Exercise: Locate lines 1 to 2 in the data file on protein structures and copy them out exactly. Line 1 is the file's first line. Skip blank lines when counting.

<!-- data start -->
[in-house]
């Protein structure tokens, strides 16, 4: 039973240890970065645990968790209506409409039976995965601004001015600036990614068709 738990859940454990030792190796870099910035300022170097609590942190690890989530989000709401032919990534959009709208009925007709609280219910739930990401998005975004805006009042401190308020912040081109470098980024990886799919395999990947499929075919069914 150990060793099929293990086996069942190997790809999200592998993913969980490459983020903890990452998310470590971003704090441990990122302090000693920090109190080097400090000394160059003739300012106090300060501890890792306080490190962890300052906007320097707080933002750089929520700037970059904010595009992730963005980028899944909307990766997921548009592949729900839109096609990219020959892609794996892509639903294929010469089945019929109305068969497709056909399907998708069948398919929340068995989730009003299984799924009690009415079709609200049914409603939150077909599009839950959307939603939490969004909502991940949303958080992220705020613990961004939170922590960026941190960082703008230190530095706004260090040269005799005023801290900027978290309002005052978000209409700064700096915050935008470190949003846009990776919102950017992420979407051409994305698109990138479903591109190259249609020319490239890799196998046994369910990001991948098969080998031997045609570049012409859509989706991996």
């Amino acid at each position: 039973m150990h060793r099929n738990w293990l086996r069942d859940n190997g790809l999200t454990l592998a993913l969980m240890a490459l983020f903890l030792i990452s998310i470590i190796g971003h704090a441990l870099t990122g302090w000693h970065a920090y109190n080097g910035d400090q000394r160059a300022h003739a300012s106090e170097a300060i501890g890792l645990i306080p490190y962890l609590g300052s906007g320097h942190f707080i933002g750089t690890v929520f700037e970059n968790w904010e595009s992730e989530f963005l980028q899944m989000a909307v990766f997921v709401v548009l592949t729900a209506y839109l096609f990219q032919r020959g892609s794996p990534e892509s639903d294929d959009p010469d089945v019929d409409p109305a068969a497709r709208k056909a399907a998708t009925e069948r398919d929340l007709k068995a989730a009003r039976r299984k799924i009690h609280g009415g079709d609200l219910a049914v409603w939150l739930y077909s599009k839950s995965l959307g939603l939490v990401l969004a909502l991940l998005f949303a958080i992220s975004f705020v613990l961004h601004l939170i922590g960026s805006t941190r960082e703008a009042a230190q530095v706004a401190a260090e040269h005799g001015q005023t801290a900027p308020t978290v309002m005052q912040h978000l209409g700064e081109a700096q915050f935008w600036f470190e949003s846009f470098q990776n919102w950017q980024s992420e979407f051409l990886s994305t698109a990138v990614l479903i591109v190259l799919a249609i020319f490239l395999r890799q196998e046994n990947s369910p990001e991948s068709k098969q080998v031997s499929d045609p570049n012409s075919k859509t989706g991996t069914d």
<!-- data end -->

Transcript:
[in-house]
């Protein structure tokens, strides 16, 4: 039973240890970065645990968790209506409409039976995965601004001015600036990614068709 738990859940454990030792190796870099910035300022170097609590942190690890989530989000709401032919990534959009709208009925007709609280219910739930990401998005975004805006009042401190308020912040081109470098980024990886799919395999990947499929075919069914 150990060793099929293990086996069942190997790809999200592998993913969980490459983020903890990452998310470590971003704090441990990122302090000693920090109190080097400090000394160059003739300012106090300060501890890792306080490190962890300052906007320097707080933002750089929520700037970059904010595009992730963005980028899944909307990766997921548009592949729900839109096609990219020959892609794996892509639903294929010469089945019929109305068969497709056909399907998708069948398919929340068995989730009003299984799924009690009415079709609200049914409603939150077909599009839950959307939603939490969004909502991940949303958080992220705020613990961004939170922590960026941190960082703008230190530095706004260090040269005799005023801290900027978290309002005052978000209409700064700096915050935008470190949003846009990776919102950017992420979407051409994305698109990138479903591109190259249609020319490239890799196998046994369910990001991948098969080998031997045609570049012409859509989706991996």